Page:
Strong energy demand drives China’s resource asset purchases

05 November 2009 10:14  [Source: ICIS news]

By James Dennis

SINGAPORE (ICIS news)--China’s aggressive drive to acquire foreign resource assets is borne of the country's need to secure energy supplies for its burgeoning economy and should not be seen as a move to galvanise its global influence, said an official at China market intelligence service C1 Energy on Thursday.

The acquisitions should be seen in the context of the country’s rapidly growing demand for energy, said Xin Yaoyuan, vice general manager at C1 Energy, at the 2009 Asia Pacific Petroleum Conference (APPEC) in Singapore.

Oil consumption in China had grown by an average of 7% since 2002 and was still expected to grow by 2.0-2.5% in 2009 despite the global economic downturn, he said.

China imports about 51% of its crude energy needs, Xin said. The country was forced to become increasingly reliant on imported crude due to strong demand, coupled with the rapid expansion of its refining capacity, while increases to its domestic crude output had been limited, he added.

Between 2002-2008, the country's crude imports grew at an average annual rate of more than 17% and were expected to rise by 5.24% in 2009 to 188m tonnes/year (approximately 3.8m bbl/day), said Xin. Net imports of oil products into China jumped 34% over the same period.

In order to meet its energy requirements, China had used its large foreign currency reserves to fund substantial acquisitions of energy assets around the globe, Xin said.

These included the purchase of Singapore Petroleum Corp by CNPC and a long-term deal to lend $25bn (€16.8bn) to two Russian energy companies in exchange for increased supplies of Russian crude.

Elsewhere, the purchase of the UK's Emerald Energy by Chinese oil and chemical firm Sinochem will provide oil supplies from wells in Syria and Columbia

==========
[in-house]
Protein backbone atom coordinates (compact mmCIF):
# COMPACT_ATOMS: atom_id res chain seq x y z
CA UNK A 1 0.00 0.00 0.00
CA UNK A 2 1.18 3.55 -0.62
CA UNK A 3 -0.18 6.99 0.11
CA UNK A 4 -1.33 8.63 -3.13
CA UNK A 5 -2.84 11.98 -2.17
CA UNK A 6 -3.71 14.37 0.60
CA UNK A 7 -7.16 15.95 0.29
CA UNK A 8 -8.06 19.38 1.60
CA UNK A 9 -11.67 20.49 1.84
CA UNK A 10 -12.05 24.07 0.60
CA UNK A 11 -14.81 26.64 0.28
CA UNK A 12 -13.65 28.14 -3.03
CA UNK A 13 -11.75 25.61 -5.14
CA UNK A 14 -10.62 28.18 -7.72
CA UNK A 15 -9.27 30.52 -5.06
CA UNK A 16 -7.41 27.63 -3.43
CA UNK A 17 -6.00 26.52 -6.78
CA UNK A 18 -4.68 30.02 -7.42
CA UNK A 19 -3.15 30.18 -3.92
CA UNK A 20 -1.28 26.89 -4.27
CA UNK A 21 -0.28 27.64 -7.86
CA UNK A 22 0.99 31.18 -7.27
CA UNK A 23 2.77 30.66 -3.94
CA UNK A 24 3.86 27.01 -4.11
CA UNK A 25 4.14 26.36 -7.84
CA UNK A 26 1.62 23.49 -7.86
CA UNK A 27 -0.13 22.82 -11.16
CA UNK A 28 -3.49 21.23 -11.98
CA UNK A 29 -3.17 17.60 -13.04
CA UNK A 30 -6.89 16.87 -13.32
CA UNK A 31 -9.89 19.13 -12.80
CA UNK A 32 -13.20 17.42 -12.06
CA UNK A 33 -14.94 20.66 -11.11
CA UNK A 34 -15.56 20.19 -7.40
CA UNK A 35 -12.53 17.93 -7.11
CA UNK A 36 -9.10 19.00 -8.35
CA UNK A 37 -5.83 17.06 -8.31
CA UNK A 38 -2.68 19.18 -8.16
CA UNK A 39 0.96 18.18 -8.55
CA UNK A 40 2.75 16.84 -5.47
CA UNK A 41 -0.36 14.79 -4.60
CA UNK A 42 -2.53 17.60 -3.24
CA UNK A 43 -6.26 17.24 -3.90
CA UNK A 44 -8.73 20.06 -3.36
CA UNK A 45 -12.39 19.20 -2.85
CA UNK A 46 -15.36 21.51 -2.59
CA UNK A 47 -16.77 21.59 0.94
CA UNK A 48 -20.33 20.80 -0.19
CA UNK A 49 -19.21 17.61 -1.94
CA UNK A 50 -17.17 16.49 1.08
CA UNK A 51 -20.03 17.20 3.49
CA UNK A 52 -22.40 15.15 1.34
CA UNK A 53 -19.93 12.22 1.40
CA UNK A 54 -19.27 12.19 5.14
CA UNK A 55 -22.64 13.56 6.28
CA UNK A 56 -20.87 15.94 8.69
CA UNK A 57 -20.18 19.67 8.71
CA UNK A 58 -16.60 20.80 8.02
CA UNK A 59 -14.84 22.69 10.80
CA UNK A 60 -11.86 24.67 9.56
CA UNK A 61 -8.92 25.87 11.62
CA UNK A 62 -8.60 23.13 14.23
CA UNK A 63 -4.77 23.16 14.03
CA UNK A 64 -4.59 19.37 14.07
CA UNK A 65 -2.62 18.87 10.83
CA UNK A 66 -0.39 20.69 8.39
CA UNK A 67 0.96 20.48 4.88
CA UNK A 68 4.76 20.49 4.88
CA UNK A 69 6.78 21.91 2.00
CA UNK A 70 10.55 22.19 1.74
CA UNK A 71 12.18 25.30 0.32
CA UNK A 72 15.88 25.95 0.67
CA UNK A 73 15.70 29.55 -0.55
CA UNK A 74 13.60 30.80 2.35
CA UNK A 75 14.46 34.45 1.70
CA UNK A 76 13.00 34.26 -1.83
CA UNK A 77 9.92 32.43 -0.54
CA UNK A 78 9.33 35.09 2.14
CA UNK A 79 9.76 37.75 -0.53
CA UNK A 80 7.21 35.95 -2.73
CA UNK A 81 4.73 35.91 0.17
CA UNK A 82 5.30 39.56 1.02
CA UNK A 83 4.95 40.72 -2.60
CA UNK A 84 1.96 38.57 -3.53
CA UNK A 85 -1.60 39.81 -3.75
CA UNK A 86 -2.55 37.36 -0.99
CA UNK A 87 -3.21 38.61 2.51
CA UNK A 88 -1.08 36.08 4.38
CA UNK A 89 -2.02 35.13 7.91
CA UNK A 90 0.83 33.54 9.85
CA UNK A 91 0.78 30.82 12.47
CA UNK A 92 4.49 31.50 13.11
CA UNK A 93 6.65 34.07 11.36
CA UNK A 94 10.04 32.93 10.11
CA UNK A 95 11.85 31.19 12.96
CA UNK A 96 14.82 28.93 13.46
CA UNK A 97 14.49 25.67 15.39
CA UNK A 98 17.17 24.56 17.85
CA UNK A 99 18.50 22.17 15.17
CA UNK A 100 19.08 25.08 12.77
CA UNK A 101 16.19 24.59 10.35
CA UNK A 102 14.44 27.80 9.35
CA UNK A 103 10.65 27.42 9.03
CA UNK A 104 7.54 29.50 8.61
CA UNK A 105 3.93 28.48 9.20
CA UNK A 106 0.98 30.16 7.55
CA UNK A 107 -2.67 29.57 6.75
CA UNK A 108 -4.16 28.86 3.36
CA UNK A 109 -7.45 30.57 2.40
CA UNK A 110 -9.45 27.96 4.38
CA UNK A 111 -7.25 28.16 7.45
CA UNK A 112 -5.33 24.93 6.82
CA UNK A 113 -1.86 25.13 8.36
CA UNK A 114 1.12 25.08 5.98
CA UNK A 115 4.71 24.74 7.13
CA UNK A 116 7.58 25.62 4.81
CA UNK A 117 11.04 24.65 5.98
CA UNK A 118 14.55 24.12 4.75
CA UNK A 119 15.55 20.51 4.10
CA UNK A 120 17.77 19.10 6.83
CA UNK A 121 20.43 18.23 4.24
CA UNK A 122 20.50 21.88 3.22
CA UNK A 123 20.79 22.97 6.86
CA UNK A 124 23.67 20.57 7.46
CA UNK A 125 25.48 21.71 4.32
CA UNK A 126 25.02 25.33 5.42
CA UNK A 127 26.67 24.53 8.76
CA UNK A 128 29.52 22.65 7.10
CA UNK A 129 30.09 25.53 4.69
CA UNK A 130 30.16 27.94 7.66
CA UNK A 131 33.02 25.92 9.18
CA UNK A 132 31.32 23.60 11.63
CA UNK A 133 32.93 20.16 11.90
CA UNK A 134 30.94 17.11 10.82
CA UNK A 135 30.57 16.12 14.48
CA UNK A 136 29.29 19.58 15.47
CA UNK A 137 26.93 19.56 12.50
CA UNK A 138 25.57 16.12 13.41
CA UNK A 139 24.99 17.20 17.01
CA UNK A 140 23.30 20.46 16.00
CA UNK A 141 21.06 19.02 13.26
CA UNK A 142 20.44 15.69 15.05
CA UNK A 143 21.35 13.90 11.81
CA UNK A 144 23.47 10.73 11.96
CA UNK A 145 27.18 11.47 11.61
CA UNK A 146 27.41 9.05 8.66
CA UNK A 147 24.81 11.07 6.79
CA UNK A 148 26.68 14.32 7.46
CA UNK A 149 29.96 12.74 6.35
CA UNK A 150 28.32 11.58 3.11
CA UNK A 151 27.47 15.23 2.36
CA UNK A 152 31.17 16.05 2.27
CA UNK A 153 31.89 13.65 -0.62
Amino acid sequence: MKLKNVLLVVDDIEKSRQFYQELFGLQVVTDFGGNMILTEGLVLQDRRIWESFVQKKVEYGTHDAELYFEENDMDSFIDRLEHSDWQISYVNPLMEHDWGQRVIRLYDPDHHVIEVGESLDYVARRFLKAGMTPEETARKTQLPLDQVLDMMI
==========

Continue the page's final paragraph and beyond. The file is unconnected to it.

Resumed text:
Meanwhile, CNOOC and Sinopec have invested $1.3bn to secure offshore fields in Angola. Negotiations for further crude reserves are ongoing with Nigeria and Ghana.

Being a late entrant into the global energy markets, China had to concentrate on targeting assets at countries ridden with political instability, Xin said.

Investments by China in Iran and Sudan led to criticisms that China had undermined international sanctions.

Meanwhile, a joint venture between BP and CNPC to develop the giant Rumaila oilfield in Iraq led to accusations that China had benefited from the US military protection, Xin said.

China’s overseas crude production feeds into its massively expanding domestic refining system.  

In 2008, eight new projects raised Chinese refining capacity by some 1.4m bbl/day. Between 2009 and 2013, about 3.7m bbl/day of new refining capacity would be added, Xin said.

Major projects due to be completed after 2010 include Sinochem Gaoqiao's 12m tonne/year refinery and the 15m tonne/year Sinopec-KPC Zhanjiang refinery.

The relatively high run rates of around 70-80% at Chinese refineries also raises China's crude requirements, Xin said. The government encourages refineries to run at high rates through a new pricing system that guarantees refiners reasonable margins, he added.

China’s refineries under Sinopec and PetroChina have enjoyed enviable profits this year, when overseas refineries are suffering losses” Xin said.

In addition, the steep contango in the crude and products markets had stimulated the building of strategic and commercial reserves in China, Xin added.

China's plan to set up 10m tonnes/year of state fuel reserves by 2011 was expected to lift demand this year, Xin said. The planned reserves represent roughly two weeks of current consumption of gasoline diesel and kerosene combined, he said.

End-user consumption, discounting inventory builds, had been almost flat in 2009 despite China's strong economic growth of about 8%, the C1 energy official said. 

Stronger demand from the agriculture and construction sector had been offset by slack demand from transportation, industrial and power sectors, Xin said.

($1 = €0.70)

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By: James Dennis
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